Genealogy 101: Family History Books

Introduction: In this article, Gena Philibert-Ortega writes about a valuable resource for genealogists: family history books. Gena is a genealogist and author of the book “From the Family Kitchen.

Family history books, also referred to as surname books or genealogies, may be a genealogist’s introduction to their own family history. Perhaps you own a family history tome that was a catalyst for your becoming more interested in your family history. Maybe you’ve searched for a copy through FamilySearch. While these books can seem like a researcher’s life saver, there are some things you should consider before using the information found within.

Photo: a page from “A Partial History of The Riddle-Beavers Families of Botetourt County Virginia, Highland County Ohio, Decatur and Page Counties Iowa…”
Photo: a page from “A Partial History of The Riddle-Beavers Families of Botetourt County Virginia, Highland County Ohio, Decatur and Page Counties Iowa…” compiled by Andree Sieverin Hoeman et al. (Beavers-Riddle Family Association, 1981). Credit: Gena Philibert-Ortega.

What Are Family History Books?

Family history books once concentrated solely on who begat whom; they contained mainly names, dates, places and long lists of descendants – but they have evolved over time to include stories, digitized images, and personal photo collections. In the past these books were large, hard cover, dense treatments of family history that contained information gathered by an individual, a group of family members, or even a professional genealogist. Because of the expense of printing such large books, they usually were printed in small batches with a possible copy or two donated to a genealogy library.

An article about a family history book, Corpus Christi Caller-Times newspaper article 13 July 1958
Corpus Christi Caller-Times (Corpus Christi, Texas), 13 July 1958, page 60

Where Are Family History Books Found?

Family history books can be found in libraries and online via digitized book websites. Start your search with the FamilySearch Catalog and conduct a surnames search. Books that are digitized will include a link to FamilySearch Books, which can also be searched separately.

Digitized book websites such as Google Books and Internet Archive include family history books. When searching Google Books, you can enter your surname and the keywords “family history” or “genealogy,” or you can search for your ancestor using an exact phrase search. An exact phrase search uses quote marks around the name, essentially telling Google to search on that phrase, for example “John Smith.” An Advanced Search engine is also available once you’ve conducted your initial search and are viewing your results list. At the top of the screen is a Settings link, click on that to reveal a drop-down menu with the Advanced Search option.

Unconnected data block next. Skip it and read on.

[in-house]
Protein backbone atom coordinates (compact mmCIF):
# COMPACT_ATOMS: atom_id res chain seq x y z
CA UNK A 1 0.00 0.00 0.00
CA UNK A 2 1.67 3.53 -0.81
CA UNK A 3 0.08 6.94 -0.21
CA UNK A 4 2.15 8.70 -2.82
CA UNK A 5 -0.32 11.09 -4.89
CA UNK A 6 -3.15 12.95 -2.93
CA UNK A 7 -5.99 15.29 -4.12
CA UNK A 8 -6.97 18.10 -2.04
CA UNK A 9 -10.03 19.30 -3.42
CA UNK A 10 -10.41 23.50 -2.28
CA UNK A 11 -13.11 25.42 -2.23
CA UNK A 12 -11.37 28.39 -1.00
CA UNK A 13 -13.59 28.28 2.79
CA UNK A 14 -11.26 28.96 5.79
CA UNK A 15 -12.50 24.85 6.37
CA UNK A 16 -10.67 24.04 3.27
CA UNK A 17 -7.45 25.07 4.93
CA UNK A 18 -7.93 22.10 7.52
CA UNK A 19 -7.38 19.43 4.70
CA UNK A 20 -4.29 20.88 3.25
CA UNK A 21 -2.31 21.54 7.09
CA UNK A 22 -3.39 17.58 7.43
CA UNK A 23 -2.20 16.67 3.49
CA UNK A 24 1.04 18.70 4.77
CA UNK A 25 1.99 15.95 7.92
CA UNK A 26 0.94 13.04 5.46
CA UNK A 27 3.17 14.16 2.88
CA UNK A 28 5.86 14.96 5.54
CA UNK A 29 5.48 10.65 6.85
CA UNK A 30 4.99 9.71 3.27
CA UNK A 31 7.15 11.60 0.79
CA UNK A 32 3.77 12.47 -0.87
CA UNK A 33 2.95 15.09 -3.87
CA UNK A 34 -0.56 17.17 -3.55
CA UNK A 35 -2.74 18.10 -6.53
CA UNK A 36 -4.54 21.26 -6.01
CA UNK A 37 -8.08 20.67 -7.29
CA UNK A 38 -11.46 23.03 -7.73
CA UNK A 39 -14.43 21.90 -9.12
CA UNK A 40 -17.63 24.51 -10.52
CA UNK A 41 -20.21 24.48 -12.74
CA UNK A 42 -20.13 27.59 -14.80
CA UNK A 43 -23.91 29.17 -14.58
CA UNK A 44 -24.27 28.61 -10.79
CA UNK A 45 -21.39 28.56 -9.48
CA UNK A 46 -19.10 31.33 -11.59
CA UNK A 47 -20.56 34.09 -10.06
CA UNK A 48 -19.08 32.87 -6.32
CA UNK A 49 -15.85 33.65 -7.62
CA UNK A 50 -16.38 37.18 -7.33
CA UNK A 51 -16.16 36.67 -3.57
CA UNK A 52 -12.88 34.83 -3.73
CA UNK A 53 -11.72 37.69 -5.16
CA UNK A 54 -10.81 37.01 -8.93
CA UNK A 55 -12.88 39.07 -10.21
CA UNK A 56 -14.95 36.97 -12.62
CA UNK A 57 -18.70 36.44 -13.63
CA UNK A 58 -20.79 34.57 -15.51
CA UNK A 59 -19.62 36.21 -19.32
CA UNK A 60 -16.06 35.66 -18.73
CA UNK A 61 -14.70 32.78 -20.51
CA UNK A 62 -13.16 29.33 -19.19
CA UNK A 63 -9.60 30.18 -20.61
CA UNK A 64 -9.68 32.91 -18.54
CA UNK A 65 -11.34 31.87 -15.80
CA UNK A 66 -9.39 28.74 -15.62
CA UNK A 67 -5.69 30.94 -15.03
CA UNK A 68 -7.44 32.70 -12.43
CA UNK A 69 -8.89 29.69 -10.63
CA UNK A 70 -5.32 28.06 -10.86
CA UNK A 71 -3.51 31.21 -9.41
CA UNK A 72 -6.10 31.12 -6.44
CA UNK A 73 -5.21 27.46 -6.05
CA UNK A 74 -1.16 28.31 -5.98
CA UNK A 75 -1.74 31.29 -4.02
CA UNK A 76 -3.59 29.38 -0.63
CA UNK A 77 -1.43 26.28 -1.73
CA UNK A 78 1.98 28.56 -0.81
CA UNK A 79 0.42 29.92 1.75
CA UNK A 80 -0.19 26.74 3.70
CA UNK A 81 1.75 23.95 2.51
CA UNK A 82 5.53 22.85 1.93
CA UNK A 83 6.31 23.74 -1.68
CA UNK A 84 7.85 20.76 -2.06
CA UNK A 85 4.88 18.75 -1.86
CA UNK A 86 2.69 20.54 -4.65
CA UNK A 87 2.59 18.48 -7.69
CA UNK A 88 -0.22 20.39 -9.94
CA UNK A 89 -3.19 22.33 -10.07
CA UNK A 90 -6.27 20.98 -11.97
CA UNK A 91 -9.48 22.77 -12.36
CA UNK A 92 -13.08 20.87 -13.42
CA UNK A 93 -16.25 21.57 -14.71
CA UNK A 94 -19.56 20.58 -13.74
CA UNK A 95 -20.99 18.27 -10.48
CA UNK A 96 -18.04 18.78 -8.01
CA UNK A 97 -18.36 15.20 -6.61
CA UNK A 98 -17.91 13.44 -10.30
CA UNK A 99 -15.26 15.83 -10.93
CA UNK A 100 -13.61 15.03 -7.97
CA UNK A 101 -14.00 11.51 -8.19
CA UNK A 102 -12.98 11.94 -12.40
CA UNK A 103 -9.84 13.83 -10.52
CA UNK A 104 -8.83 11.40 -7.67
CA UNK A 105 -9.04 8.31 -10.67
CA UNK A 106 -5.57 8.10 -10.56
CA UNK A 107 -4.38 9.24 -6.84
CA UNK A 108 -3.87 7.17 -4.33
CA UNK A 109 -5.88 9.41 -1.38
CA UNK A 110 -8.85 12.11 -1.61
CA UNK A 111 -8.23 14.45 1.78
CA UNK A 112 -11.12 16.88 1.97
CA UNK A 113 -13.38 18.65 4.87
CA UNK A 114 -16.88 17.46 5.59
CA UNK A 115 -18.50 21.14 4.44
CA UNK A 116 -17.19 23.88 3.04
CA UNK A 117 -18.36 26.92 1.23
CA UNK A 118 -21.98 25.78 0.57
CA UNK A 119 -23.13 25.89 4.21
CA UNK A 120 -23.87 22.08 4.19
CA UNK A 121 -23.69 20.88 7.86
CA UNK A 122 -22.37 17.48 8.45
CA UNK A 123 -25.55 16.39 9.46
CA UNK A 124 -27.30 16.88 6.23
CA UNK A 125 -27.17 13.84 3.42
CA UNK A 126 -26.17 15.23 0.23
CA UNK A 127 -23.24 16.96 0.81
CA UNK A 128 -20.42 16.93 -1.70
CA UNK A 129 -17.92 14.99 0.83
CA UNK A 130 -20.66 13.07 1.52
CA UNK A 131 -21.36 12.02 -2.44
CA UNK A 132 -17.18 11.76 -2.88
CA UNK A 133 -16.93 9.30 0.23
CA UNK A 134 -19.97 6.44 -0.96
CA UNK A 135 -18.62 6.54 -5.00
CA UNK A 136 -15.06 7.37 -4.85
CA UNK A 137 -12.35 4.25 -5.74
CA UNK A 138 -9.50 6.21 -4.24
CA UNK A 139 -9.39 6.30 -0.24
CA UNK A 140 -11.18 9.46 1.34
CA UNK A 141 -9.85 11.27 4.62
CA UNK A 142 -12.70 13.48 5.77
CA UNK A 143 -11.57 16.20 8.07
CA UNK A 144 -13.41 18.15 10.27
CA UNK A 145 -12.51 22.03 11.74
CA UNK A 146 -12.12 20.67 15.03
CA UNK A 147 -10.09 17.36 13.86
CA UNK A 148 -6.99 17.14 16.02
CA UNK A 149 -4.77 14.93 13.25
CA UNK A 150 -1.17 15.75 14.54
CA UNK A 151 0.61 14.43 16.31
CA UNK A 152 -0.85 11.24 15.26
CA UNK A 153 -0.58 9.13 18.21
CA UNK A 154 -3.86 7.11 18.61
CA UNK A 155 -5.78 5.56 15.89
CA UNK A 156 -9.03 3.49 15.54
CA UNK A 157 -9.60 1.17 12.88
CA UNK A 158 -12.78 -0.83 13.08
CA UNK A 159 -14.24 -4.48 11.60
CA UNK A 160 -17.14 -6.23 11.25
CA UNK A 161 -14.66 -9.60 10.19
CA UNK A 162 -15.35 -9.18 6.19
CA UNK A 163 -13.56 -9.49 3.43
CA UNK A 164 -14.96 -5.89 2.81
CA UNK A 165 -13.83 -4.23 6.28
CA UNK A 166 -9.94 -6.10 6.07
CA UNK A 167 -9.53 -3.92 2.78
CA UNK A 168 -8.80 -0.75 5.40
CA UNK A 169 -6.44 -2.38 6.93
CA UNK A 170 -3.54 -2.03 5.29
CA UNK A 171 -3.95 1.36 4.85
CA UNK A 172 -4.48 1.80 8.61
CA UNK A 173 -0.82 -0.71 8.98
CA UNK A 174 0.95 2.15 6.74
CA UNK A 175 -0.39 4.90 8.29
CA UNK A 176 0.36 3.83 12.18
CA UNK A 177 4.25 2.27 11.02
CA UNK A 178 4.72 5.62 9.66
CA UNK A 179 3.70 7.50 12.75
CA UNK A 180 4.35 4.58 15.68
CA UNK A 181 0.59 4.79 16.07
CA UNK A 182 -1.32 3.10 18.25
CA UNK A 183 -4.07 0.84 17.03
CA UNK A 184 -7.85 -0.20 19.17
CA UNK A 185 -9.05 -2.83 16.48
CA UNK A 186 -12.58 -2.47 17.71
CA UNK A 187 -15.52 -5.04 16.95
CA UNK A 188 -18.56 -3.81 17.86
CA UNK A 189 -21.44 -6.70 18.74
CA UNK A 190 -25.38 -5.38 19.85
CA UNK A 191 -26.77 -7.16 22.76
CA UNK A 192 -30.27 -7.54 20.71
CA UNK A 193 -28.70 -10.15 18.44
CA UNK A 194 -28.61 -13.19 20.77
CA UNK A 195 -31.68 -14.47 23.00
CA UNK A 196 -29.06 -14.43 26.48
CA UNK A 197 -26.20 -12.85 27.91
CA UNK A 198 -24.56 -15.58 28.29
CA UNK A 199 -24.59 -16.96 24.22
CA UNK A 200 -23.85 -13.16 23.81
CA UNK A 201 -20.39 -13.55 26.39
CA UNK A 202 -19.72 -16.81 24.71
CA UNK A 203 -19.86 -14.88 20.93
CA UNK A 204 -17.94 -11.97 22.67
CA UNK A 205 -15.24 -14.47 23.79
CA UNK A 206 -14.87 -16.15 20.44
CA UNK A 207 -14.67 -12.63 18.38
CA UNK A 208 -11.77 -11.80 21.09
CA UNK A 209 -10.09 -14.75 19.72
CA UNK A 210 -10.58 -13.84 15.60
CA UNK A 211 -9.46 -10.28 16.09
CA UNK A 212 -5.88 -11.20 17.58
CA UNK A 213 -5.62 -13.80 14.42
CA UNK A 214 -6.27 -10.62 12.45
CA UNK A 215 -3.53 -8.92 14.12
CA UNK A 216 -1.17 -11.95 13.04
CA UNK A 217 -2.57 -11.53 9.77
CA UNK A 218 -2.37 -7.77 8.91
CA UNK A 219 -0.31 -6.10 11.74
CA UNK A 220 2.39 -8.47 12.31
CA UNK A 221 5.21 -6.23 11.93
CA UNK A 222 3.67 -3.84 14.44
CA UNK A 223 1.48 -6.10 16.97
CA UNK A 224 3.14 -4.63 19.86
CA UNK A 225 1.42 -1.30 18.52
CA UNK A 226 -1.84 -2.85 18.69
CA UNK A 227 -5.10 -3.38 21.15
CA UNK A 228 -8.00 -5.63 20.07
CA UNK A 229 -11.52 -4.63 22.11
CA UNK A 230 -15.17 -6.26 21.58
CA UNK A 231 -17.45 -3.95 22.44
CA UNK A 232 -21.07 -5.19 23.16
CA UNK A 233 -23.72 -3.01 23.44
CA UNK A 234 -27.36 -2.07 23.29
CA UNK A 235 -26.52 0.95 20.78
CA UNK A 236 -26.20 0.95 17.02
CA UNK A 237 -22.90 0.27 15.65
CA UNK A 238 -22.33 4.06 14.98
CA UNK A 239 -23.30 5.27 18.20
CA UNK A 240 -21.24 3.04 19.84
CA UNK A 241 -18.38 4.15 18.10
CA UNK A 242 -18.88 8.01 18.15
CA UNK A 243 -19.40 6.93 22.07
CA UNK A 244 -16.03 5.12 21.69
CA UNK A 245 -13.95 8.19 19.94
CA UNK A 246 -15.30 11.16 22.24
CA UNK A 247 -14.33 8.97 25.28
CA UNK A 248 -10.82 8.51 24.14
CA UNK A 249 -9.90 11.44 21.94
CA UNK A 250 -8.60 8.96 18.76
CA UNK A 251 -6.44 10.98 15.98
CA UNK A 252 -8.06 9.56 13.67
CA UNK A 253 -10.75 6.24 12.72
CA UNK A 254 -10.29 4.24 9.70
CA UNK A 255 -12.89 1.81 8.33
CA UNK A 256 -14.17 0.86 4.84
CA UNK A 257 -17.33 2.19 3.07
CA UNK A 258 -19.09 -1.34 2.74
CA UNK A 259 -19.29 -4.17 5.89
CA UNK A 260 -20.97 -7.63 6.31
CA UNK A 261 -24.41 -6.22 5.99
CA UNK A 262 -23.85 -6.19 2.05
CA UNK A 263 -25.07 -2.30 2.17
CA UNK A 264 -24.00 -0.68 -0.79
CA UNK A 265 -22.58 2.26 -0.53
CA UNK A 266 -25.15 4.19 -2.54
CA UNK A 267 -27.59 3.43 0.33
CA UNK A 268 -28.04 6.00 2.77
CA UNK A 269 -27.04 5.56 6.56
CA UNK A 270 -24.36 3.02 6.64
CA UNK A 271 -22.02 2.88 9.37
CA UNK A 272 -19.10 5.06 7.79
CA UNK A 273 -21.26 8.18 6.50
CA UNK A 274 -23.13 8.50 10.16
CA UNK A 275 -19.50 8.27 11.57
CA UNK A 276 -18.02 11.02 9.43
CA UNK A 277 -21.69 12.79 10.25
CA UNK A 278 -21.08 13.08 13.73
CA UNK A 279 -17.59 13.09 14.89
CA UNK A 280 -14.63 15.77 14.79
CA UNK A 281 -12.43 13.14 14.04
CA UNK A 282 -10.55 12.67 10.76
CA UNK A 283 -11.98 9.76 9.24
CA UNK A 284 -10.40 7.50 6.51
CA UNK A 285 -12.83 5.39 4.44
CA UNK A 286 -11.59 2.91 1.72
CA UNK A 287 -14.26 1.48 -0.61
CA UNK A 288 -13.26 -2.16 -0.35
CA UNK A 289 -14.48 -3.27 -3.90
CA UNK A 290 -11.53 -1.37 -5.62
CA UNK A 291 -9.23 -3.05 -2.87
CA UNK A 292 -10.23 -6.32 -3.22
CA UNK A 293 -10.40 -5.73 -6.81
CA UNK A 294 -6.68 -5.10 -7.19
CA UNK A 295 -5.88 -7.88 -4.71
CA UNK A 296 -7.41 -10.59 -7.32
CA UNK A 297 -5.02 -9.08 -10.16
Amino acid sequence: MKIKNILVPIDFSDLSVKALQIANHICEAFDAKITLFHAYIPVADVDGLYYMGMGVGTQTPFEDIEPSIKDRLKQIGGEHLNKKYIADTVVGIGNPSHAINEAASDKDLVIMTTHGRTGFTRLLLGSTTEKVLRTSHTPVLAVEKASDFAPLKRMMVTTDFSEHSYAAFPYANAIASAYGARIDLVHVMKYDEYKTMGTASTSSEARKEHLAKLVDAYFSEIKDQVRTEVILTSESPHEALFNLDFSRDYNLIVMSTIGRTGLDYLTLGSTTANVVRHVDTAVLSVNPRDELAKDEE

To search Internet Archive, click on the orange Texts icon and then choose Additional Collections. Once you are on the Additional Collections web page, choose Genealogy. These collections of digitized books are from the “Allen County Public Library Genealogy Center in Fort Wayne, Indiana; Robarts Library at the University of Toronto; the University of Illinois Urbana-Champaign Library; Brigham Young University in Provo, Utah; the National Library of Scotland; the Indianapolis City Library’s Indianapolis City Directory and Yearbooks Collection; The Leo Baeck Institute Archives of German-speaking Jewry Leo Baeck Institute Archives; and the Boston Public Library.” From this collections page you can search for the surname you are looking for.

Use with Caution!

It would seem that a family history book has everything a researcher could want: names, dates, places. So, what’s the down side of using surname books? The biggest problem is that in the past, and to some extent even now, they can lack source citations or have incomplete citations. Because of this it’s impossible to accept the information contained within as fact.

The lack of source citations by family historians has historically been a problem. In the past there was little emphasis on documenting where you found information – or even making sure the information found was correct. Even in cases where a book has source citations, they may be very vague – like one that exists in one of my family lines where facts for several generations include a family Bible as a source citation. Unfortunately, when I tried to track down this Bible, no one knew where it was or who owned it. Each family historian had just copied the vague citation, not knowing if it even existed.

While errors involving source documentation may be largely ones of omission, in some cases they were ones of commission. Take for example the infamous genealogist Gustave Anjou, who prepared fraudulent genealogies for his clients. Some of those genealogies can still be found today and may be used by unsuspecting researchers in putting together their own narrative. You can find titles of some of Anjou’s books by searching on his name in the library catalog WorldCat.

An obituary for Gustave Anjou, Arkansas Gazette newspaper article 4 March 1942
Arkansas Gazette (Little Rock, Arkansas), 4 March 1942, page 6

Family History Books Provide Clues

Just like online family trees, surname books may hold clues – but make sure to carefully prove the information you find in these books. In addition, don’t just use family history books for research clues; consider writing your own family history book in which you have carefully documented photos, stories and facts for the next generations to treasure.

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